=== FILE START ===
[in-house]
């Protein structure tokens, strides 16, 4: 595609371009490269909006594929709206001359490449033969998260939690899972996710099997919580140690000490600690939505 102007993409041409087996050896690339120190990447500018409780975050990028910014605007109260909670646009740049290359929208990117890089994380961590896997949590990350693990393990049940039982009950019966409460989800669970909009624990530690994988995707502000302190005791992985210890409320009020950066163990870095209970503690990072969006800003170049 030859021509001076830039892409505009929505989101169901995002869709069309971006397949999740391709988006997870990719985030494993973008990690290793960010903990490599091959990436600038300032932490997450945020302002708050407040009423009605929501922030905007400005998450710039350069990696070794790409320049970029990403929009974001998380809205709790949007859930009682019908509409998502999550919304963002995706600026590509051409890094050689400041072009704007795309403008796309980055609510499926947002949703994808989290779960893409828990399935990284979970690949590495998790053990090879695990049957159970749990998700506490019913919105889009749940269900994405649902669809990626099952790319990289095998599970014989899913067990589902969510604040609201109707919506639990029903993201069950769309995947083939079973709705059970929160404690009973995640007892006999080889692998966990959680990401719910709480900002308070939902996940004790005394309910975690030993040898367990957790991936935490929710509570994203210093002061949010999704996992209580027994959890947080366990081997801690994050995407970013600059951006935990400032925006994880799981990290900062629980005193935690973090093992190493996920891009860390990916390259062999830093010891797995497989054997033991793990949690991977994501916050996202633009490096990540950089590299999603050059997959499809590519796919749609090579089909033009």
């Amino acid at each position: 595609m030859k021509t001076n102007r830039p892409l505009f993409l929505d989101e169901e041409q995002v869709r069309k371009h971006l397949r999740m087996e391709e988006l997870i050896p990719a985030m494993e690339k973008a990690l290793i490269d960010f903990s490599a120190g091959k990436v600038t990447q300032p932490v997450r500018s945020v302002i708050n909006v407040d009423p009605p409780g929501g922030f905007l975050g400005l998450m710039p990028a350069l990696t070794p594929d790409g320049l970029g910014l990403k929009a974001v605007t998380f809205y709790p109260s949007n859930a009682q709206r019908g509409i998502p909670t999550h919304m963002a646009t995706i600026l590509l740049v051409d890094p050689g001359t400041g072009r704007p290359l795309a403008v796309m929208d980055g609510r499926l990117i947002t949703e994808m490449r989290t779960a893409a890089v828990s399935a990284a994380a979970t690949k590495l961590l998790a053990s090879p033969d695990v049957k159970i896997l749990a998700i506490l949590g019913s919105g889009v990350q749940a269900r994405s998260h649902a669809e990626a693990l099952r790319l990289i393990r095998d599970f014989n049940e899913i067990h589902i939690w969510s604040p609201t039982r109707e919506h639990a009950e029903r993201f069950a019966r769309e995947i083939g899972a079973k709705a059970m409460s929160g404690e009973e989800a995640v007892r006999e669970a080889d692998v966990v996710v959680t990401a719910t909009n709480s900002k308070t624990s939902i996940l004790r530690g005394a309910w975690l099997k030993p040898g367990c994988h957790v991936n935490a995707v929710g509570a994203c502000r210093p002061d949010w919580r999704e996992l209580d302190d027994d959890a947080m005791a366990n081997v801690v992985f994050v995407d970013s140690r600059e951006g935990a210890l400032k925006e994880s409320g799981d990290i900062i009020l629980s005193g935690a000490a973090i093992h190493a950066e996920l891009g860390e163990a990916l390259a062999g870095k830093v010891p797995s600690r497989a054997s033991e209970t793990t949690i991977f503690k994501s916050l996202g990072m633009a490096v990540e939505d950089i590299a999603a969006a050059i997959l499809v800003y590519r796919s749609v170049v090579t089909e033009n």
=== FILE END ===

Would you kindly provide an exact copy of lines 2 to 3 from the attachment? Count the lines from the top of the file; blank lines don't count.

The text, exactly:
């Protein structure tokens, strides 16, 4: 595609371009490269909006594929709206001359490449033969998260939690899972996710099997919580140690000490600690939505 102007993409041409087996050896690339120190990447500018409780975050990028910014605007109260909670646009740049290359929208990117890089994380961590896997949590990350693990393990049940039982009950019966409460989800669970909009624990530690994988995707502000302190005791992985210890409320009020950066163990870095209970503690990072969006800003170049 030859021509001076830039892409505009929505989101169901995002869709069309971006397949999740391709988006997870990719985030494993973008990690290793960010903990490599091959990436600038300032932490997450945020302002708050407040009423009605929501922030905007400005998450710039350069990696070794790409320049970029990403929009974001998380809205709790949007859930009682019908509409998502999550919304963002995706600026590509051409890094050689400041072009704007795309403008796309980055609510499926947002949703994808989290779960893409828990399935990284979970690949590495998790053990090879695990049957159970749990998700506490019913919105889009749940269900994405649902669809990626099952790319990289095998599970014989899913067990589902969510604040609201109707919506639990029903993201069950769309995947083939079973709705059970929160404690009973995640007892006999080889692998966990959680990401719910709480900002308070939902996940004790005394309910975690030993040898367990957790991936935490929710509570994203210093002061949010999704996992209580027994959890947080366990081997801690994050995407970013600059951006935990400032925006994880799981990290900062629980005193935690973090093992190493996920891009860390990916390259062999830093010891797995497989054997033991793990949690991977994501916050996202633009490096990540950089590299999603050059997959499809590519796919749609090579089909033009």
């Amino acid at each position: 595609m030859k021509t001076n102007r830039p892409l505009f993409l929505d989101e169901e041409q995002v869709r069309k371009h971006l397949r999740m087996e391709e988006l997870i050896p990719a985030m494993e690339k973008a990690l290793i490269d960010f903990s490599a120190g091959k990436v600038t990447q300032p932490v997450r500018s945020v302002i708050n909006v407040d009423p009605p409780g929501g922030f905007l975050g400005l998450m710039p990028a350069l990696t070794p594929d790409g320049l970029g910014l990403k929009a974001v605007t998380f809205y709790p109260s949007n859930a009682q709206r019908g509409i998502p909670t999550h919304m963002a646009t995706i600026l590509l740049v051409d890094p050689g001359t400041g072009r704007p290359l795309a403008v796309m929208d980055g609510r499926l990117i947002t949703e994808m490449r989290t779960a893409a890089v828990s399935a990284a994380a979970t690949k590495l961590l998790a053990s090879p033969d695990v049957k159970i896997l749990a998700i506490l949590g019913s919105g889009v990350q749940a269900r994405s998260h649902a669809e990626a693990l099952r790319l990289i393990r095998d599970f014989n049940e899913i067990h589902i939690w969510s604040p609201t039982r109707e919506h639990a009950e029903r993201f069950a019966r769309e995947i083939g899972a079973k709705a059970m409460s929160g404690e009973e989800a995640v007892r006999e669970a080889d692998v966990v996710v959680t990401a719910t909009n709480s900002k308070t624990s939902i996940l004790r530690g005394a309910w975690l099997k030993p040898g367990c994988h957790v991936n935490a995707v929710g509570a994203c502000r210093p002061d949010w919580r999704e996992l209580d302190d027994d959890a947080m005791a366990n081997v801690v992985f994050v995407d970013s140690r600059e951006g935990a210890l400032k925006e994880s409320g799981d990290i900062i009020l629980s005193g935690a000490a973090i093992h190493a950066e996920l891009g860390e163990a990916l390259a062999g870095k830093v010891p797995s600690r497989a054997s033991e209970t793990t949690i991977f503690k994501s916050l996202g990072m633009a490096v990540e939505d950089i590299a999603a969006a050059i997959l499809v800003y590519r796919s749609v170049v090579t089909e033009n």